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What frightens us

Manchester is where as a little kid my mum took me to ballet matinees and for two magic hours my World was princesses in sparkly chiffon skirts. Manchester is where as a teenager I went for Life: shopping, bright lights, music and dancing. I wasn’t there in 1996 when the IRA bombed the Arndale Centre, but I remember it happening. My generation grew up with IRA terrorism. But I don’t remember ever being really afraid of it. We were more terrified of dying, slowly and agonizingly, in a nuclear holocaust.

I told a friend this morning about the 1996 bombing – the biggest bomb exploded in the UK since WW2. When I told her that the IRA called the police 90 minutes beforehand to warn them, she looked at me in disbelief. This was twenty years ago. In just twenty years, it  has become inconceivable that someone would warn the police before they committed an act of terror. Because of the warning, no one died, although 200 were injured.

My teenage fears about dying in a nuclear holocaust feel so old-fashioned and quaint now, even though there are nuclear weapons in the world now as then, just as there was terrorism then as now. Then we were scared of men in suits pressing The Button. Now –

Now I am thinking not just of Manchester, but of the little kids and the teenagers in Aleppo, Baghdad, Kabul, in so many cities, who can no longer go shopping, dreaming, dancing under the bright lights. I am thinking: how could it become inconceivable to us that a bomber would warn the police beforehand. How could it become conceivable to someone who was once a kid, once a teenager, that they should kill not only themselves with a bomb but also ten, twenty, fifty, a hundred boys and girls out dreaming, dancing – living.

donetsk man united ticket

I usually tell people in other countries I’m from Manchester, and they usually respond with “Manchester United!” This ticket was given to me by a young man living in an underground bomb shelter in Donetsk in 2014. When I said I was from Manchester, he ran outside to his nearby house to fetch it. It’s for a Man United match in Donetsk’s Donbass Arena in 2013 – before the war in East Ukraine, back when people in Donetsk could party all night and dance and go to international football matches.





When will there be good news?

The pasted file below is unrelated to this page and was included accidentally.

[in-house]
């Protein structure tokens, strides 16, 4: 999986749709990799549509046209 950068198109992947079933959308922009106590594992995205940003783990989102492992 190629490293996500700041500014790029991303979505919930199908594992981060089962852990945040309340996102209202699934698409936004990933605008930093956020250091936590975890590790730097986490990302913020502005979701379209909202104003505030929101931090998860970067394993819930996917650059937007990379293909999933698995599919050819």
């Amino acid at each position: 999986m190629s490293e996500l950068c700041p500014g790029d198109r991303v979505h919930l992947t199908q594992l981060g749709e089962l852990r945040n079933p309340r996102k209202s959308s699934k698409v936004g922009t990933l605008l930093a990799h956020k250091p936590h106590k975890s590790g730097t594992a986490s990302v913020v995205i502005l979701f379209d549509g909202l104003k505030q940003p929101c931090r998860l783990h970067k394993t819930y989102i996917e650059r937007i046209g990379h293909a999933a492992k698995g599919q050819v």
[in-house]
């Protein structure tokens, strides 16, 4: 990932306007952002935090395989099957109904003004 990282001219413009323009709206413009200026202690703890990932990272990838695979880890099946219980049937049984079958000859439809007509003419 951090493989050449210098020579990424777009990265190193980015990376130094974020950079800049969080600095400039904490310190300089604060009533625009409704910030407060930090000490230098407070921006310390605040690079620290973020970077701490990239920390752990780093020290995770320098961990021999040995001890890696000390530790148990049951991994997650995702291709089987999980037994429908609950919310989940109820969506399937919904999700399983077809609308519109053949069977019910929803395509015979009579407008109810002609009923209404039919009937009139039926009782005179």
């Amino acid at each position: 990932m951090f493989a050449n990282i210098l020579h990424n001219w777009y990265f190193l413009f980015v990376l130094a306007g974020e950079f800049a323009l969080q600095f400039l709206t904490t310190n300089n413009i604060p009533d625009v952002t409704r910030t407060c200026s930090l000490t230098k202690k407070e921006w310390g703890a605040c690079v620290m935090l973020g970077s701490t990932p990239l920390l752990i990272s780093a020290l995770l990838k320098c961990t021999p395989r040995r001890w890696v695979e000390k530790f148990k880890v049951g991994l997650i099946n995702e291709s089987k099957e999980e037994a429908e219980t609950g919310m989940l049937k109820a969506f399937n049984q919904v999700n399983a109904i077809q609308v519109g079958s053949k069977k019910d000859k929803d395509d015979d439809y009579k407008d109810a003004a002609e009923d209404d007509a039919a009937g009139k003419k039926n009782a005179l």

Good news coming out of Russian-annexed Crimea is very relative, and even more short-lived.

On 25 January there was some good news from Crimea. Relatively. The Kyiv district court in Simferopol refused to extend the pre-trial prison term of Redvan Suleimanov, arrested in July 2016 on very unconvincing charges of sabotage. He would have to be released by the end of January because the investigation had failed to provide materials within the required seven days of the previous detention term’s expiry.

So you understand why this is good news in Crimea these days: under a regime which makes it abundantly clear that anyone can be arrested and sentenced, regardless of any truth of what they did or didn’t do, no one arrested on politicised charges of extremism or terrorism or sabotage or mass unrest has been found innocent. No one, once taken into pre-trial detention on these charges, has been released on bail or even house arrest. Around twenty people accused of such offences have been held in the horrible conditions of pre-trial prison for a year or more. They have not been allowed visits from their families. Two have been removed to prison in Moscow. The family of another Ukrainian arrested for sabotage in November didn’t know which prison he was in at all for over a month after he was arrested.

Suleimanov’s lawyer Emil Kurbedinov, who represents the majority of Crimean Tatars arrested in Crimea for ‘terrorism’ and ‘extremism’, reported the good news about his client on social media. On 26 January, the next day, he reported a house search by the FSB (Russian security services) of another Crimean Tatar activist.